Opening up a modern day cabinet of curiosities, hidden inside a former 1930’s roller rink in Northeast Los Angeles.
Artist and collector Clare Graham is an expert at transforming recycled material into art reminiscent of fractal designs and elaborate patterns found in nature.
The word ‘wunderkammer’ translates as ‘wonder-chamber’ or cabinets of curiosities; a place where a collection of curiosities and rarities is exhibited.
Since the 1980s, Graham has turned his studio — known as MorYork — into a collection of millions of buttons, soda pop pull tabs, jigsaw puzzles, yard sticks, and Scrabble tiles that resemble pyramids, stalagmites, and kelp canopies.
Twenty-nine years ago, Bob Breen and Clare Graham bought an old supermarket in Northeast LA’s Highland Park neighborhood. The studio originally stood as a Safeway supermarket and a roller rink in the 1930s (the lines of which can still be seen on the studios wooden floor).
The unmarked 7,000 square foot building is located next to a Korean church on Ave 50 & York Blvd.
It’s a dramatic space.
He loves aluminum pop tops…
…and has used well over 15½ million of them in his various pop top creations.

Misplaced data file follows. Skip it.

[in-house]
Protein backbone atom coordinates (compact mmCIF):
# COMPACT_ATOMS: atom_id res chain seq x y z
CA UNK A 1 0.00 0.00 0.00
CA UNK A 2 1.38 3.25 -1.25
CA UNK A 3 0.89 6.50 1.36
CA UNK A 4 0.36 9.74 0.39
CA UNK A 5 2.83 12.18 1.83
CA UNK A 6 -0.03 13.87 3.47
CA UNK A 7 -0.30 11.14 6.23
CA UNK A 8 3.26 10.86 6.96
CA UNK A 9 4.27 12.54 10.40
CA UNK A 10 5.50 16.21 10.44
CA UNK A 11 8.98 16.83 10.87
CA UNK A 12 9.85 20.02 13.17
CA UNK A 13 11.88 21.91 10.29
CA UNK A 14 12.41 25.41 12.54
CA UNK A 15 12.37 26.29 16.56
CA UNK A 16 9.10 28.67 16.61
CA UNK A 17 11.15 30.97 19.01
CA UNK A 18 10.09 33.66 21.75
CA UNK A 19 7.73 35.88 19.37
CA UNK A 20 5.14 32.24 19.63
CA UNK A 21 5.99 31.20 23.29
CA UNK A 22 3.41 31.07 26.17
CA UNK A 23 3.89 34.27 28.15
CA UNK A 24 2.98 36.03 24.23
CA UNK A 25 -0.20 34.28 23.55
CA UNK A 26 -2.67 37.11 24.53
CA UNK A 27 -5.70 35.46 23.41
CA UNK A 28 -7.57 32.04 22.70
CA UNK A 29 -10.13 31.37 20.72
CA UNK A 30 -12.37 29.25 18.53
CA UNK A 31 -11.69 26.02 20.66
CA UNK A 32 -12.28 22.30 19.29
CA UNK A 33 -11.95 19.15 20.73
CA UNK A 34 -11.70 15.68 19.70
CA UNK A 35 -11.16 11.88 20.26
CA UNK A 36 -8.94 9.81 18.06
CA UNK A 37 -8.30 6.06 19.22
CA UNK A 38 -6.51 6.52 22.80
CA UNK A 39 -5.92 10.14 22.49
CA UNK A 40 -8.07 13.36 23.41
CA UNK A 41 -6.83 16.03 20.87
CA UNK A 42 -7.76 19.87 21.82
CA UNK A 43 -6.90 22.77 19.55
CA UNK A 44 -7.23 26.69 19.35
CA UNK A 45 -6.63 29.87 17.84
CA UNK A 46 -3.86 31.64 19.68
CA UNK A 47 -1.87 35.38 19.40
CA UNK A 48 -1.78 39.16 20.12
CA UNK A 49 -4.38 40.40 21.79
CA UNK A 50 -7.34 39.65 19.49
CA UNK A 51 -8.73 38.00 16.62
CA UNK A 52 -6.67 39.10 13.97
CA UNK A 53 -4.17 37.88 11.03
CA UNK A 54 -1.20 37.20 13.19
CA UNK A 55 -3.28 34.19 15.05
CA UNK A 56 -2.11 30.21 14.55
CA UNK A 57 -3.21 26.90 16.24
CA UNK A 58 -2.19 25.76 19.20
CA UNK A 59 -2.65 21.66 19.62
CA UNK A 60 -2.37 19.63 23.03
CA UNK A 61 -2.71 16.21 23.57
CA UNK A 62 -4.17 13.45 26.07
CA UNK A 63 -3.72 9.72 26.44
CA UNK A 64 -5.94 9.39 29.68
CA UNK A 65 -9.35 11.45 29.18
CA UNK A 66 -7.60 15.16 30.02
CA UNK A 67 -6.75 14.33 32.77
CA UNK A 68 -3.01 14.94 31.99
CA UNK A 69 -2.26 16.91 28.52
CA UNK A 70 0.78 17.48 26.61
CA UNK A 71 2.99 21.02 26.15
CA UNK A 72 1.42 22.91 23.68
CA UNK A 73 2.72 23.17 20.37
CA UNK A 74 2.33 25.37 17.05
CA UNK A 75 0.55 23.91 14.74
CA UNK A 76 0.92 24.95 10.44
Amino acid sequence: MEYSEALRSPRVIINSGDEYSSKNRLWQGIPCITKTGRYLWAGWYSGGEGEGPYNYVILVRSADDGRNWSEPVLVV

He does not see himself as an artist, but a craftsman and considers MorYork to be more of a “neighborhood portal in the exchange of information and ideas,” than a traditional gallery.
He studied sculpture at CSU Long Beach and subsequently spent 25 years working as a Senior Art Director at the Walt Disney Company.
The look of worry.
Though MorYork doesn’t keep official business hours, it does function as a quasi store and gallery space to the curious who wander in, and as a gathering spot for the couple and their friends. And for a time, Mr. Breen and Mr. Graham hosted visiting artists and musicians as part of a neighborhood art walk.
I’ve been wanting to come here ever since I saw Huell Howser visit the space on an old episode of “California’s Gold” and was happy to finally get a chance to see it. It truly was AMAZING!